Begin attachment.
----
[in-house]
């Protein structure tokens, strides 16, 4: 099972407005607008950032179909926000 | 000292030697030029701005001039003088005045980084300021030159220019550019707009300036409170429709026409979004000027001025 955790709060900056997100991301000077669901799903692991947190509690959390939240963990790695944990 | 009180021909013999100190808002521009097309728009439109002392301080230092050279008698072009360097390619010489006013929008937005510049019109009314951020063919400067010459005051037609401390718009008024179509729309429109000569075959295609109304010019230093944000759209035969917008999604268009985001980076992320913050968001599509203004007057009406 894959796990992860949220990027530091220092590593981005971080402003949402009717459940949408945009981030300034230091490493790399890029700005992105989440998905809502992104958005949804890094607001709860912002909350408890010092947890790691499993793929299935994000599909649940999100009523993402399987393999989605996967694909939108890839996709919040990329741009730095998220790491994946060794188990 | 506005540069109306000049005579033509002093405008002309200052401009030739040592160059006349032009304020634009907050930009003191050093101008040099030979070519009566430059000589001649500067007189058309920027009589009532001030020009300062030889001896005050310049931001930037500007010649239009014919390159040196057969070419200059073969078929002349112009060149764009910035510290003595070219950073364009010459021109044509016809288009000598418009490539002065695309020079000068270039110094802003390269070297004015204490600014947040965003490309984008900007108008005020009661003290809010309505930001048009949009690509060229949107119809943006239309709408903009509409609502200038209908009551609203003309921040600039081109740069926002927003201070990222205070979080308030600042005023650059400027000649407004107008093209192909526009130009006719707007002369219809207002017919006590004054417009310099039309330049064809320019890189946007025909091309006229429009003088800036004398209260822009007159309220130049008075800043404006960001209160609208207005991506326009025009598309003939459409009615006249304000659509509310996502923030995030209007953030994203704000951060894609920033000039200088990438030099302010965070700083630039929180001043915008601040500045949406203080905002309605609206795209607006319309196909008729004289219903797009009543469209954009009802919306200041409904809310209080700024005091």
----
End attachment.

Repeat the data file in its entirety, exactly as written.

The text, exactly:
[in-house]
């Protein structure tokens, strides 16, 4: 099972407005607008950032179909926000 | 000292030697030029701005001039003088005045980084300021030159220019550019707009300036409170429709026409979004000027001025 955790709060900056997100991301000077669901799903692991947190509690959390939240963990790695944990 | 009180021909013999100190808002521009097309728009439109002392301080230092050279008698072009360097390619010489006013929008937005510049019109009314951020063919400067010459005051037609401390718009008024179509729309429109000569075959295609109304010019230093944000759209035969917008999604268009985001980076992320913050968001599509203004007057009406 894959796990992860949220990027530091220092590593981005971080402003949402009717459940949408945009981030300034230091490493790399890029700005992105989440998905809502992104958005949804890094607001709860912002909350408890010092947890790691499993793929299935994000599909649940999100009523993402399987393999989605996967694909939108890839996709919040990329741009730095998220790491994946060794188990 | 506005540069109306000049005579033509002093405008002309200052401009030739040592160059006349032009304020634009907050930009003191050093101008040099030979070519009566430059000589001649500067007189058309920027009589009532001030020009300062030889001896005050310049931001930037500007010649239009014919390159040196057969070419200059073969078929002349112009060149764009910035510290003595070219950073364009010459021109044509016809288009000598418009490539002065695309020079000068270039110094802003390269070297004015204490600014947040965003490309984008900007108008005020009661003290809010309505930001048009949009690509060229949107119809943006239309709408903009509409609502200038209908009551609203003309921040600039081109740069926002927003201070990222205070979080308030600042005023650059400027000649407004107008093209192909526009130009006719707007002369219809207002017919006590004054417009310099039309330049064809320019890189946007025909091309006229429009003088800036004398209260822009007159309220130049008075800043404006960001209160609208207005991506326009025009598309003939459409009615006249304000659509509310996502923030995030209007953030994203704000951060894609920033000039200088990438030099302010965070700083630039929180001043915008601040500045949406203080905002309605609206795209607006319309196909008729004289219903797009009543469209954009009802919306200041409904809310209080700024005091």